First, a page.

‘Star Wars’ and ‘Little Women’ Can Help the Box Office More Than Last December’s Hits

Unlike last year, 2019’s Christmas films are showing signs of longevity that movie theaters need

Star Wars Rise Of Skywalker Aquaman
Walt Disney Studios/Warner Bros. Pictures

The 2019 box office is set to finish well behind last year’s record $11.88 billion domestic total, but it is outperforming last year in an important way: this year’s holiday releases, led by “Star Wars: The Rise of Skywalker,” are showing signs of longevity that last year’s films, including the billion-dollar “Aquaman,” did not.

While Disney was the only Hollywood studio this year that matched 2018’s record success, another reason 2019’s overall totals are only now crossing the $11 billion mark is because 2018’s holiday films mostly ran out of gas by Jan. 1. Films like “Aquaman,” “Mary Poppins Returns,” “Bumblebee” and “Spider-Man: Into the Spider-Verse” did a great job of covering for the absence of “Star Wars” on the December charts, but they also made most of their millions early in their theatrical runs.

Let’s start “Aquaman,” which was a massive success for Warner Bros. but made 70% of its $1.14 billion total overseas. The film, which was released Dec. 21, 2018, legged well into January, earning $236 million of its $335 million domestic total after New Year’s Day. But beneath that, other December 2018 releases “Mary Poppins Returns,” “Bumblebee” and “Spider-Verse” combined to only contribute $203 million to the 2019 total. Consequently, calendar grosses for January fell 15% year over year, with that month failing to rank among the top 10 highest January totals in box office history. 

Analysts who spoke to TheWrap say that the films in theaters now have a better chance of providing a more robust January. “The Rise of Skywalker,” which has grossed $361 million so far, is expected to contribute $200-250 million to January’s total, while “Jumanji: The Next Level” will add $100-150 million. And farther down the charts, potential Oscar nominees are likely to play a major factor next month.

This weekend, Sony’s “Little Women” opened to $29 million and widespread critical and audience acclaim, putting it in a major position to gross $100 million in January if word of mouth continues to spread. And while Universal didn’t provide a holiday musical hit after “Cats” bombed last weekend, it could have its own $100 million-plus hit with “1917,” which is building word of mouth from its $1 million platform release this weekend and will go wide on Jan. 10.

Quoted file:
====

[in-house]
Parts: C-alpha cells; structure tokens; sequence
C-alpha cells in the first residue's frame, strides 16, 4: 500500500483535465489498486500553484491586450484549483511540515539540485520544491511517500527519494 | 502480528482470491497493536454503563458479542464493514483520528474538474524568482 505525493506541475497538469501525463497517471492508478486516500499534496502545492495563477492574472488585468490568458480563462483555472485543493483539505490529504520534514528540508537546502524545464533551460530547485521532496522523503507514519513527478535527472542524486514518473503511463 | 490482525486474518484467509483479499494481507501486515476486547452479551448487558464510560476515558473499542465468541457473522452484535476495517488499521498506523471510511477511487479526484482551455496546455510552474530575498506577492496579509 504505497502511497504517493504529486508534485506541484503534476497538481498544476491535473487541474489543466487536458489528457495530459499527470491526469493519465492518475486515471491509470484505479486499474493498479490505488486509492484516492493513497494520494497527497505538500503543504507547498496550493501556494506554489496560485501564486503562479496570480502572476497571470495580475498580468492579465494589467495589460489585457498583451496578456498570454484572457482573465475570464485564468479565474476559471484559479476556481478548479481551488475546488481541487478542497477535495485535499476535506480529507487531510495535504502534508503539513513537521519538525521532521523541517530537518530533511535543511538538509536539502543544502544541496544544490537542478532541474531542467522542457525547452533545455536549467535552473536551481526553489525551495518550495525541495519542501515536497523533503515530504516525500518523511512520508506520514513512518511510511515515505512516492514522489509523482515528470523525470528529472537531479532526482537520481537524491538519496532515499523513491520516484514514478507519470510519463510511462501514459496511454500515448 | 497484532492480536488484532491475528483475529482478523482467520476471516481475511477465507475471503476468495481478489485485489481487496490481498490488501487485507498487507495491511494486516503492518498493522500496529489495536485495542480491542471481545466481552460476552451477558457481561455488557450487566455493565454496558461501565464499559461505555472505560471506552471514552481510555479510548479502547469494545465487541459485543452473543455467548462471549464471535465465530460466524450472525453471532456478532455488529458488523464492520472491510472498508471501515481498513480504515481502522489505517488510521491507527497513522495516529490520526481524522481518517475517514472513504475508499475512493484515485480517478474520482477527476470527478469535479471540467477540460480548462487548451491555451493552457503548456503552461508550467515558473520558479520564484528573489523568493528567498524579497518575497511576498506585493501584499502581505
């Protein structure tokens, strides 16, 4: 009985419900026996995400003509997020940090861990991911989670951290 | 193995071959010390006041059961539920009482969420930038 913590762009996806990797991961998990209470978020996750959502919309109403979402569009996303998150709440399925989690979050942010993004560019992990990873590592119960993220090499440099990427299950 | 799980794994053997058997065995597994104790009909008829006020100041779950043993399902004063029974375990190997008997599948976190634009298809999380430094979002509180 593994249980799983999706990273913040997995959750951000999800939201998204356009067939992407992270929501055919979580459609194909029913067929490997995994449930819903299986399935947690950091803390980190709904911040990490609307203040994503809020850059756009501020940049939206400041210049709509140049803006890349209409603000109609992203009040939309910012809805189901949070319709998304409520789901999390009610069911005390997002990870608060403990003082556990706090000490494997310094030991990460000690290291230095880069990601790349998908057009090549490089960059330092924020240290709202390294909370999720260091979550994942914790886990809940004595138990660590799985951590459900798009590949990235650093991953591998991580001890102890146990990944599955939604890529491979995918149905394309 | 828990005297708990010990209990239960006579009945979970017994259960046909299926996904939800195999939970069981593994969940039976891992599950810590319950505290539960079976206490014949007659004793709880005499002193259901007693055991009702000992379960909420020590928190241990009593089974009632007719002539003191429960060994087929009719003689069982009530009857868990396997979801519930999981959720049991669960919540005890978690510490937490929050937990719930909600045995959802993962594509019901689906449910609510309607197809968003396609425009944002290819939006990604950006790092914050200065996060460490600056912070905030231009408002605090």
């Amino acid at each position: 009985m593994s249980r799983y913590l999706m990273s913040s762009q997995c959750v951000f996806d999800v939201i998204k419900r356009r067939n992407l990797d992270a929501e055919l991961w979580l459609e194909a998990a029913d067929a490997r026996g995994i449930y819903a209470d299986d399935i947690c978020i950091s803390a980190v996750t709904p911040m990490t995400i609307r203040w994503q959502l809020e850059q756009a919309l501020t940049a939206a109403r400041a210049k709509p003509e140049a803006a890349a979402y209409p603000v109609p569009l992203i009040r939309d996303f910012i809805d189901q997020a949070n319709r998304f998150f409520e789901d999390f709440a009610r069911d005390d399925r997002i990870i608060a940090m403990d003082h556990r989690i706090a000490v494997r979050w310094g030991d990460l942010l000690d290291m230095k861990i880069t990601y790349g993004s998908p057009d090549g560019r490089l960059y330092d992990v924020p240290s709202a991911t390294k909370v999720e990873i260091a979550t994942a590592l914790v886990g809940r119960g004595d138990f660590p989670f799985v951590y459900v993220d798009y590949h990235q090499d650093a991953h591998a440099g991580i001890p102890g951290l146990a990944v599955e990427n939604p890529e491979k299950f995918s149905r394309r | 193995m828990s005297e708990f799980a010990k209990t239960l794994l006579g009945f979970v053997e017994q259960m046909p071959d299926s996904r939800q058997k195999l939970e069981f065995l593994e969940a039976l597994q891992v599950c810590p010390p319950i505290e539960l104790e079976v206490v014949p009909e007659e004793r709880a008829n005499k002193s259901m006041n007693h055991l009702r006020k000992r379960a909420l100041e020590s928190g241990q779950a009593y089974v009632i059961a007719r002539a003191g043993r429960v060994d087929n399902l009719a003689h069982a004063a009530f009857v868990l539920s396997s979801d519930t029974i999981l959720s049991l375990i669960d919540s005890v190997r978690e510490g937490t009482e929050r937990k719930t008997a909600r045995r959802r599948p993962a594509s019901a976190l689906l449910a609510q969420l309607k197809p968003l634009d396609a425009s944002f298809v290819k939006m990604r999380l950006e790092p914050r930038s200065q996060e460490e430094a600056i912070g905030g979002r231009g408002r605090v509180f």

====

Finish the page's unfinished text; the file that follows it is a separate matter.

Studios have been known to release awards season films in select cities on Christmas Day in hopes of building interest for a wide January release. “American Sniper” pulled this off with a $350 million theatrical run in January 2015, but with so many wide releases in December 2018, no studio made a serious attempt at that strategy last year.

The result was an early year slate lacking in films that could draw large moviegoer interest and which led to a year-to-year deficit that the box office spent the rest of the year trying to climb out of. ComScore analyst Paul Dergarabedian says that while the 2020 slate does not have a guaranteed $500 million-plus domestic hit, there’s reason to believe that the year won’t start with such deep doldrums again.

“There’s way more goodwill with moviegoers now than there was this time last year, and that should carry over into January so we’re not waiting for February blockbusters like ‘Birds of Prey’ to bail us out,” he said. “There’s going to be a lot of headlines about how we’re down 4% from last year, but that’s cyclical. The better news is that with awards hopefuls and new films like ‘Bad Boys for Life,’ Q1 of 2020 looks like it’s going to be a lot healthier than what we saw 11 months ago.”